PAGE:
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Tuesday, December 5, 2023
Dec. 5, 2023

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Vancouver City Council updates code to allow dog day care

Vancouver council decision prompted by developer plan

By , Columbian staff writer

Dog kennels and shelters in Vancouver can now function as dog day cares following a decision earlier this week from the Vancouver City Council, which made several changes to restrictions on dog care facilities.

The changes allow kennels and shelters to function as dog day cares and established a limit for the maximum number of dogs at 175 for all kennels, including those offering day care. Previously, there was no limit on the number of dogs allowed in kennels and a limit of 40 dogs per day care.

The changes also explicitly prohibit breeding and established a one-time fee for dogs deemed dangerous.

“(The code change) allows dog day care activities within kennels, allowing owners periodically needing day care and overnight boarding the opportunity to do so at a single destination,” a city memo states.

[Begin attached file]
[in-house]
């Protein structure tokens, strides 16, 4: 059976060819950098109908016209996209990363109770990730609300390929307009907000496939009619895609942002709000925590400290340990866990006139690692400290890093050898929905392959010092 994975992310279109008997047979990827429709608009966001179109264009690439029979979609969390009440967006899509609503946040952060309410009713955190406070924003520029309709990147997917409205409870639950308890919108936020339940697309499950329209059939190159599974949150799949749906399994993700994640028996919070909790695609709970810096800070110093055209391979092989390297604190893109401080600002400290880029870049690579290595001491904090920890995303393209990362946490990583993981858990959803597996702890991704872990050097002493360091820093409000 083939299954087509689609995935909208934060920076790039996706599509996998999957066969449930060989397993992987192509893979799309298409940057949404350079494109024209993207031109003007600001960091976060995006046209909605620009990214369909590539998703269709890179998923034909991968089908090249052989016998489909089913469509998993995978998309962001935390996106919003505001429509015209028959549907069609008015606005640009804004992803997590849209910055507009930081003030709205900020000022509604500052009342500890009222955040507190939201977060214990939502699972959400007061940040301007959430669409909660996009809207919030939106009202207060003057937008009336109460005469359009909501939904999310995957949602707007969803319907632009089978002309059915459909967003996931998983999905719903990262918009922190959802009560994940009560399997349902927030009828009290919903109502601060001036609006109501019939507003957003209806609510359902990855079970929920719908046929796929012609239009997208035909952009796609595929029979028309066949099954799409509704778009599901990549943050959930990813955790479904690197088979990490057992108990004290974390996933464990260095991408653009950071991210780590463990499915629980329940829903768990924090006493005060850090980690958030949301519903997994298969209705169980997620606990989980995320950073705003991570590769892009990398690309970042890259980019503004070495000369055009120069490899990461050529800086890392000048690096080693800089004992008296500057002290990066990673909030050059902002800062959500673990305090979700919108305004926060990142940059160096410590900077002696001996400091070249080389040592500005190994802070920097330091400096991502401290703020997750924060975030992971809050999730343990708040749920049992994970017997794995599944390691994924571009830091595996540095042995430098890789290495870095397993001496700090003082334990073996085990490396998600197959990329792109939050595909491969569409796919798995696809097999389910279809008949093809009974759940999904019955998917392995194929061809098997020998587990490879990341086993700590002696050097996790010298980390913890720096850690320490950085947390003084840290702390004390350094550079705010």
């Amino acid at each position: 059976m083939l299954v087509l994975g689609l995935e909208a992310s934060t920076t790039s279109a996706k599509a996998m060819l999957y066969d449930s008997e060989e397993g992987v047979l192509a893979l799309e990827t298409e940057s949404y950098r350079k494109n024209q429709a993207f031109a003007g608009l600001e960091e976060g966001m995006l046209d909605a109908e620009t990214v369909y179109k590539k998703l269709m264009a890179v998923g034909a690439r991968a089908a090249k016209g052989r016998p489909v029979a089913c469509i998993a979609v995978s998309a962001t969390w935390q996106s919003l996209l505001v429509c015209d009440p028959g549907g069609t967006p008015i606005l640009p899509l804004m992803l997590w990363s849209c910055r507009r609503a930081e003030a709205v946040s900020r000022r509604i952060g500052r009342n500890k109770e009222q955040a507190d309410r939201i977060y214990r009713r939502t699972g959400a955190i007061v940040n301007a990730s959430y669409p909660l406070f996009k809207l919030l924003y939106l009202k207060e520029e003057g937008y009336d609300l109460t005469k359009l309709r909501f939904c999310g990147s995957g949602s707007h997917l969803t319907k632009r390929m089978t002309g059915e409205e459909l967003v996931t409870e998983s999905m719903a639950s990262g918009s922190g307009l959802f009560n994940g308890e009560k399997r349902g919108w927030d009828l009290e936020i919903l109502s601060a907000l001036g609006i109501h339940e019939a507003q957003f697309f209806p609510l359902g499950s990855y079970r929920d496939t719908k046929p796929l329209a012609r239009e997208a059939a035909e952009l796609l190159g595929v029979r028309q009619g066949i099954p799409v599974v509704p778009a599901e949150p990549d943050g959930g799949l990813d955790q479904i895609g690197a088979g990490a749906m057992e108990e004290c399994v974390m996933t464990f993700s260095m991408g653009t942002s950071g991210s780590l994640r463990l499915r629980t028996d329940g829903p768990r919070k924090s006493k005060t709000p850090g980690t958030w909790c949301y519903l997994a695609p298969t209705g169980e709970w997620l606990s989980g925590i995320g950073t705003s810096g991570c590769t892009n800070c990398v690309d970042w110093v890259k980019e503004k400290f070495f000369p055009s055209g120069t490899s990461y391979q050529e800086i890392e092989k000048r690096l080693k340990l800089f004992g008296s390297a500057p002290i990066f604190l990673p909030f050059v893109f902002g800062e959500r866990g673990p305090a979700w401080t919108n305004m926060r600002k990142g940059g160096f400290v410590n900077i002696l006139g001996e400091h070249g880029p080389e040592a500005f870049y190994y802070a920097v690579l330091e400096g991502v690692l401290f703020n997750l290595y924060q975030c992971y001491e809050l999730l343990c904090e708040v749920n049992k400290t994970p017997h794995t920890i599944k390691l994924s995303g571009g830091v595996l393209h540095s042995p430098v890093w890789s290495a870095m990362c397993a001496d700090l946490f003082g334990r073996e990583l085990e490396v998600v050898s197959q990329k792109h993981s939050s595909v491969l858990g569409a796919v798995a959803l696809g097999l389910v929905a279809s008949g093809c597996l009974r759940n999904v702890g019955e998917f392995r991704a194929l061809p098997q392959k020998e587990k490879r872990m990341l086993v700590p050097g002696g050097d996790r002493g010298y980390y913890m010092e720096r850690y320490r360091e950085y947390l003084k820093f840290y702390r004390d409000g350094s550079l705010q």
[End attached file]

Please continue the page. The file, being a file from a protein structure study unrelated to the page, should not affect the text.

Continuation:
Developer request

Earlier this year, a developer proposed the code changes in order to build a Dogtopia, which would act as a dog shelter and day care. The developer requested that the city consider updating its code to “modernize the use code with modern business practices,” according to a December 2022 letter from the developer’s attorney to the city.

The developer requested allowing combined dog kennels and day cares, and setting the limit of dogs at 175. This week, the council did that, although Clark County Animal Control reserves the right to lower this limit on facilities on a case-by-case basis.

“Allowing increased access to this land use has the potential to provide more convenience to residents to have dog day care access in a convenient location on their way to and from work while also having the potential to be near other retail to facilitate multi-purpose trips,” the letter states.

Dog shelters follow stringent regulations, including an annual licensing process and regular visits from Clark County Animal Control to ensure facilities are up to safety and health codes, according to city documents.

The council also added a clause that requires owners of “potentially dangerous” dogs to pay a one-time $200 license fee.

“If after three years from the date of declaration, no additional violations or dangerous behavior has been reported, the owner may petition to have the dog removed from the list,” the ordinance states.

The council also explicitly prohibited breeding at any of these facilities, and approved a requirement for kennels to have an emergency evacuation plan.

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Columbian staff writer